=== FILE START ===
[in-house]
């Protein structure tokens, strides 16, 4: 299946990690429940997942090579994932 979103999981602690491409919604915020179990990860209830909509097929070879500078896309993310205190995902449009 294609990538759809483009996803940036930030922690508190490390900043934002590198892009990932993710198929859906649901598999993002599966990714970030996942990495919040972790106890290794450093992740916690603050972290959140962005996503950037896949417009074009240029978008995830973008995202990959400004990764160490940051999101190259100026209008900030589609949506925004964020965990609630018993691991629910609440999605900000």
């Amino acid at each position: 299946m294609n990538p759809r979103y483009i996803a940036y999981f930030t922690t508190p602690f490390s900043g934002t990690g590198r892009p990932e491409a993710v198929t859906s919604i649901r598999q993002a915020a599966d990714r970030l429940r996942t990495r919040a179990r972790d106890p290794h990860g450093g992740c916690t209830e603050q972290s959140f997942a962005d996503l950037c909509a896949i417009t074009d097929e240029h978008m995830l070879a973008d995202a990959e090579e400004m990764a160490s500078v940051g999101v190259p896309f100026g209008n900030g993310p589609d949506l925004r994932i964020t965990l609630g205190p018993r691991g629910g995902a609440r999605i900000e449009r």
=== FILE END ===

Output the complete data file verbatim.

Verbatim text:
[in-house]
């Protein structure tokens, strides 16, 4: 299946990690429940997942090579994932 979103999981602690491409919604915020179990990860209830909509097929070879500078896309993310205190995902449009 294609990538759809483009996803940036930030922690508190490390900043934002590198892009990932993710198929859906649901598999993002599966990714970030996942990495919040972790106890290794450093992740916690603050972290959140962005996503950037896949417009074009240029978008995830973008995202990959400004990764160490940051999101190259100026209008900030589609949506925004964020965990609630018993691991629910609440999605900000």
């Amino acid at each position: 299946m294609n990538p759809r979103y483009i996803a940036y999981f930030t922690t508190p602690f490390s900043g934002t990690g590198r892009p990932e491409a993710v198929t859906s919604i649901r598999q993002a915020a599966d990714r970030l429940r996942t990495r919040a179990r972790d106890p290794h990860g450093g992740c916690t209830e603050q972290s959140f997942a962005d996503l950037c909509a896949i417009t074009d097929e240029h978008m995830l070879a973008d995202a990959e090579e400004m990764a160490s500078v940051g999101v190259p896309f100026g209008n900030g993310p589609d949506l925004r994932i964020t965990l609630g205190p018993r691991g629910g995902a609440r999605i900000e449009r």